Twitter for Music



For those of you who have just awoken from a sound 10 year slumber, the “internets” (as our friends in the hilarious and rocking Super Adventure Club sing in “Former Ladies Of The Cold War”) has really taken off. As such, I decided to opine on Twitter and Music. As many of you have heard, Twitter was the new Facebook, which was the new Myspace, which was the new… So what is the new Twitter? Well, in recent weeks, we have noted two new music startups that describe themselves as “Twitter for Music.” Wait, why can’t Twitter be Twitter for Music?

1. A muso friend-in-the-know turned me on to them a little while back. Users sign up and search for songs (apparently hosted on blogs…as Seeqpod’s example shows, this is dangerous territory). Selecting a song for your feed is called “Blipping,” which allows one to create a station or playlist. Other users can then follow (Twitter-style) your Blips and hear each of the songs you program, each with a short commentary by the blipper (forgive the over-alliteration). Just watching unrelated blips pop up on the home page and cherry-picking songs to hear is like voyeurism meets Jack-FM. But be careful…if you let a song finish you might be hit with an Eagles song…gross.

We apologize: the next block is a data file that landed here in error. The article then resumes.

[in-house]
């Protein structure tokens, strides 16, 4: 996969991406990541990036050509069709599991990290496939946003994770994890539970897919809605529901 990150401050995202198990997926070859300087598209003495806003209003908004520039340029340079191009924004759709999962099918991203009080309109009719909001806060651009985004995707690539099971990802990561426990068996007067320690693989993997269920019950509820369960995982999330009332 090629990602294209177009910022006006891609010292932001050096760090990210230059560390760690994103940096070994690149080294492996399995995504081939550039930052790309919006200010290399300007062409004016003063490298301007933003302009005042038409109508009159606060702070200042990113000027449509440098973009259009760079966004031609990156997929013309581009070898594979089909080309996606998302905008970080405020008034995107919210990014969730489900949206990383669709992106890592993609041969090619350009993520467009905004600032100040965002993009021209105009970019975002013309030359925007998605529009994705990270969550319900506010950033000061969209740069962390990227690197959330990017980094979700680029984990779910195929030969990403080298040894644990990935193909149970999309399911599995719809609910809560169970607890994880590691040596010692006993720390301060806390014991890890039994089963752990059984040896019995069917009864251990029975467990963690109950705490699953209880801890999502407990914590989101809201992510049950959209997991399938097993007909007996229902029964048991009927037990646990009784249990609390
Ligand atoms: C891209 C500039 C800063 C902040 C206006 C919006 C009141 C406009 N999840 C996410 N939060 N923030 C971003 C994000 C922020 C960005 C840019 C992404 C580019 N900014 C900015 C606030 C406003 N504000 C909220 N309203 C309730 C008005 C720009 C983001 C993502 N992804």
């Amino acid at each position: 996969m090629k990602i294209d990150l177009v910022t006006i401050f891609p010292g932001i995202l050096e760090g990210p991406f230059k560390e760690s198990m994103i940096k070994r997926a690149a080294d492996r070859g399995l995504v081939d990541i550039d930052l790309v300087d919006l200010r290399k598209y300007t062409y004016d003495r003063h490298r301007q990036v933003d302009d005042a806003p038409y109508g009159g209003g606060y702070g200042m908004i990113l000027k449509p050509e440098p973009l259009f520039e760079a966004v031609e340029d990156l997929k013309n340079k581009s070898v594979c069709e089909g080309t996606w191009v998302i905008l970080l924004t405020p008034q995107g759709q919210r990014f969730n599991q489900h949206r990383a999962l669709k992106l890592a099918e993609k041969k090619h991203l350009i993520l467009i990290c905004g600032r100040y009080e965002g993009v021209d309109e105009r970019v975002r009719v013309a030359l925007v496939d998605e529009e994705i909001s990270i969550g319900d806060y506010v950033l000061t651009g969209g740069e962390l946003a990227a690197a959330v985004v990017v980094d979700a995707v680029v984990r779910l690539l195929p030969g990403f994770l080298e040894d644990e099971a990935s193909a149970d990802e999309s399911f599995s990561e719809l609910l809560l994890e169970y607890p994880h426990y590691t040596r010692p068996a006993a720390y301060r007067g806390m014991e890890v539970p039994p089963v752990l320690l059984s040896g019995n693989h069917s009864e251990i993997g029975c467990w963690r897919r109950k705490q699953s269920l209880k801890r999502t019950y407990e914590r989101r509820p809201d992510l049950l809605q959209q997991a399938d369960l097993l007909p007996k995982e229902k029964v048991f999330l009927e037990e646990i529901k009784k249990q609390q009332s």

Blip’s data collection and ad-targeting abilities are promising: What artists are 25-29 YO Male users in the 94110 zip code blipping? Want to deliver banners touting the new Depeche Mode album to only those blipping DM or New Order?

2. Started by an employee of one of the bigger (and cooler) Artist Management firms out there to help artists easily add songs to their Twitter feeds, is not so much a community site like, but a simple tool to share music on Twitter. The user searches for a song – I have had a little difficulty finding deeper or catalog songs – and similar to, it appears mp3s are hosted on blogs, Youtube or imeem (now remind me how imeem pays their licensing bills when others use their streams or players off of imeem’s site?).

Jimmy Eat World just used to help launch their new album, with pretty stellar results. Twitter accounted for over 20% of their first day album sales and the campaign also added 200K twitter followers to their existing 150K person twitter list.

So what next for Twitter and music? Likely lots of experimenting and success stories as it develops into a fan management tool. Artists who harness Twitter as a fan communication and community building platform stand to gain significantly, especially those artists in a twitter-friendly genre like Jimmy Eat World. (Is Twitter the answer for a new Celine Dion album? Probably not.) And for casual or serious music fans, these tools are yet another way to share or discover music or to simply twitter away an hour listening to old favorites, deeper cuts or guilty pleasures.

-Jeff Daniel

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